IT’S fair to say that wolves get a pretty bad rep. Two words usually accompany the species: big and bad. Whether leading Little Red Riding Hood down the garden path or nearly tearing Belle’s father limb from limb in Disney’s Beauty and the Beast, we have been taught from childhood that these animals are ferocious and wily. According to fiction, they have nothing but dishonourable intentions and growling empty stomachs.
But Daniel Weigend thinks the carnivorous mammals are misunderstood. Owner of the Lobo Park sanctuary in the Antequera countryside, Weigend says: “There are so many stories of wolf attacks but try and prove one. We are giving people the ability to see and observe wolves with the normal behaviour that they would show in nature. We can influence from here for a better understanding. ”
The park and its mission have become the subject of a new documentary The Truth About Wolves by Ambanja Films. The short, five minute, documentary details Weigend’s 20 year journey observing and understanding the species with aerial shots of the Southern Spanish landscape, which add a seismic atmosphere to the tale.
Cubs roam the dry terrain snarling and howling as they go. Yet, the young wolves are both carnivorous and cute; playing, exploring and snuggling up to their mother with inquisitive puppy dog eyes and huggable fluffy fur.
“Each wolf is a world and there are so many things to find out,” Weigend tells the camera with sincere eyes, weathered skin and a cowboy hat atop his head. “I knew if I wanted to understand my life then I had to study wolves.“
During his two decades in stealth mode monitoring the pack in his Finca, Weigend has observed the wolves in a way that has been previously unattainable in the wild. In fact, the habitat founder has spent so long immersed in the wolf’s world that when he howls into the hills the pack returns his cry in an identical pitch and timbre.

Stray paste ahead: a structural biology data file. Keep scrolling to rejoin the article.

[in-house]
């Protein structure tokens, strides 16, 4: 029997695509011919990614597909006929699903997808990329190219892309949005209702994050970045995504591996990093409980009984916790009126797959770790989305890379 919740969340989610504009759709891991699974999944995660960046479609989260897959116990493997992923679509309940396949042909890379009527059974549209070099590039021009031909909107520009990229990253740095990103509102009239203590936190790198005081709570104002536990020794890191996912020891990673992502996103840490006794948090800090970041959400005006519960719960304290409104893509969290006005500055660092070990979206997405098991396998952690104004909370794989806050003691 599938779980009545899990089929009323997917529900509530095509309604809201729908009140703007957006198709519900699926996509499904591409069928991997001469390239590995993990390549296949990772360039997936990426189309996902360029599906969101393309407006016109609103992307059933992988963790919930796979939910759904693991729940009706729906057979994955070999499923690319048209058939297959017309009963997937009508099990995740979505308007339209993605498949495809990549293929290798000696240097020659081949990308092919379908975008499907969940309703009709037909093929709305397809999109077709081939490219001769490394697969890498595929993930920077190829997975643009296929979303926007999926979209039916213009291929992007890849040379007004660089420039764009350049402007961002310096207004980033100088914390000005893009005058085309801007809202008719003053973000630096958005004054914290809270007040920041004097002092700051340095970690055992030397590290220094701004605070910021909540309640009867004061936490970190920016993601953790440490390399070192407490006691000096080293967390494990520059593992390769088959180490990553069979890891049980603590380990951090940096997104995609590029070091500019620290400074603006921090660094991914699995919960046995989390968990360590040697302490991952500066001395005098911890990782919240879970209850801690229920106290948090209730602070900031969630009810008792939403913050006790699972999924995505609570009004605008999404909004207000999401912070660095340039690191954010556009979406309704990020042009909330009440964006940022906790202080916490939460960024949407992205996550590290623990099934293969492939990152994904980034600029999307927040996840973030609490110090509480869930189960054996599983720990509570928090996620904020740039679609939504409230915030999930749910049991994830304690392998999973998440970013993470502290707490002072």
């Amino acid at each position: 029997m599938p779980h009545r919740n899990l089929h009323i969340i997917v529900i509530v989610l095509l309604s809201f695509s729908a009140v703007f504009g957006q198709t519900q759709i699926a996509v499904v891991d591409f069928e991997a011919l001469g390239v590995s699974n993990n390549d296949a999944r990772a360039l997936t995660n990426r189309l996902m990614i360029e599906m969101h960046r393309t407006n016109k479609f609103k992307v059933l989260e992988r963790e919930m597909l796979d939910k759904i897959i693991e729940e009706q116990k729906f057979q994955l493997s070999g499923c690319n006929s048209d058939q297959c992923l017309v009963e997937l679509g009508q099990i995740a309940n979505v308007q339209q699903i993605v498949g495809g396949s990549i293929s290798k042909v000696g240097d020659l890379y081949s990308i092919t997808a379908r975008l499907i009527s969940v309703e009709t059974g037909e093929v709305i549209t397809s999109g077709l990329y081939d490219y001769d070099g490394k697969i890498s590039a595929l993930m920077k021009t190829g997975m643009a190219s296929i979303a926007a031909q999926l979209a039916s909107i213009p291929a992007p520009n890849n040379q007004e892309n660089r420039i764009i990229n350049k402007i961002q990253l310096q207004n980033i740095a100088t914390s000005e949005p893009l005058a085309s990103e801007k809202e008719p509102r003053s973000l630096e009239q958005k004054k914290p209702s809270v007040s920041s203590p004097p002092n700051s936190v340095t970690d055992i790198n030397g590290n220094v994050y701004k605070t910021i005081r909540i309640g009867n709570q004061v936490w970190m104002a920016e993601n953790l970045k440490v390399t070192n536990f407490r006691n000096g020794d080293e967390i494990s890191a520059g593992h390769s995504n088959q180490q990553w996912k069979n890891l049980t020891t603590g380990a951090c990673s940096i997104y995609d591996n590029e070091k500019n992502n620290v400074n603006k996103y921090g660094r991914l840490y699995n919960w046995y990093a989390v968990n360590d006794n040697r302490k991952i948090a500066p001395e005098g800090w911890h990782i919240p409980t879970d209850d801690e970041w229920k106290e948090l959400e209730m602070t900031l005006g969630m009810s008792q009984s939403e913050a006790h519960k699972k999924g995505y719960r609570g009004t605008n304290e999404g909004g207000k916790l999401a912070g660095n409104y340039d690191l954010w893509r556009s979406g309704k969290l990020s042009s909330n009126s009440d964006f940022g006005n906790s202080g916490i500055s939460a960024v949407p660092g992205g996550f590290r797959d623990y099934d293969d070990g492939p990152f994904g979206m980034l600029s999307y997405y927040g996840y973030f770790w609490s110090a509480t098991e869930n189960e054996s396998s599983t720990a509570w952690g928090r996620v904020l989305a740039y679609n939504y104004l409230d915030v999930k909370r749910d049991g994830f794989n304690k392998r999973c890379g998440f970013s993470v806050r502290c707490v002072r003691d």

“What was originally intriguing about Daniel was his knowledge about the family structure of wolves,“ says British filmmaker David Warren who stumbled across Lobo Park when visiting El Torcal de Antequera nature reserve nearby. Contrary to popular belief, Weigend attests wolves do not assign alpha and beta roles but operate like a human family with parents leading and caring for their children.
“Daniel’s an interesting character. He completely left the modern world to spend his days in the wolf park,“ says Warren. “The enclosure is large – 400.000m² – so there’s a huge amount of hiding spaces for the wolves where they want to feel secluded,“ he continues. “We were lucky to capture what we did – mostly at sunrise between 4 and 7am.“
They would have captured more too, if it were not for the filming schedule being cut down from two weeks to two days due to Spain’s sudden lockdown. Yet, despite having just 48hours to shoot the project, the film achieves remarkable depth and insight into this hidden world of wolves.
“Zoos are made for people—this [park] is made for wolves,“ says Wiegend firmly. “A dream come true would be that we don’t need parks like this anymore because there’s enough space in nature to really see them in the wild.“